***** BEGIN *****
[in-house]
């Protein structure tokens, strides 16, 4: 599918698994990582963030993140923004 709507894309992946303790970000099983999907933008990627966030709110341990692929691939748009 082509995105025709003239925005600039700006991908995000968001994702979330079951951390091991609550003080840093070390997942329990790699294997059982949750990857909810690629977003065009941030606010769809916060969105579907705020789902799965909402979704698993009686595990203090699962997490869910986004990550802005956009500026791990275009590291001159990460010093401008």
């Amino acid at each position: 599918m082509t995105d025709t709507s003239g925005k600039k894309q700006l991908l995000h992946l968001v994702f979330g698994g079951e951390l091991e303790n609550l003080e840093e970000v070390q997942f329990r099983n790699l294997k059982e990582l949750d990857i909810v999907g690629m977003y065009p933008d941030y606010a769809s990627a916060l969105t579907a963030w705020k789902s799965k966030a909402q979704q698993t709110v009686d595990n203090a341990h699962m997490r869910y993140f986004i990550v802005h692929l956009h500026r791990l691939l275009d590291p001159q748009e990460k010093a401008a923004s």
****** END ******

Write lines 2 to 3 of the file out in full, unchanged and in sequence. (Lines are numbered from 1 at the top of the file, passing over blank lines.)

């Protein structure tokens, strides 16, 4: 599918698994990582963030993140923004 709507894309992946303790970000099983999907933008990627966030709110341990692929691939748009 082509995105025709003239925005600039700006991908995000968001994702979330079951951390091991609550003080840093070390997942329990790699294997059982949750990857909810690629977003065009941030606010769809916060969105579907705020789902799965909402979704698993009686595990203090699962997490869910986004990550802005956009500026791990275009590291001159990460010093401008």
């Amino acid at each position: 599918m082509t995105d025709t709507s003239g925005k600039k894309q700006l991908l995000h992946l968001v994702f979330g698994g079951e951390l091991e303790n609550l003080e840093e970000v070390q997942f329990r099983n790699l294997k059982e990582l949750d990857i909810v999907g690629m977003y065009p933008d941030y606010a769809s990627a916060l969105t579907a963030w705020k789902s799965k966030a909402q979704q698993t709110v009686d595990n203090a341990h699962m997490r869910y993140f986004i990550v802005h692929l956009h500026r791990l691939l275009d590291p001159q748009e990460k010093a401008a923004s």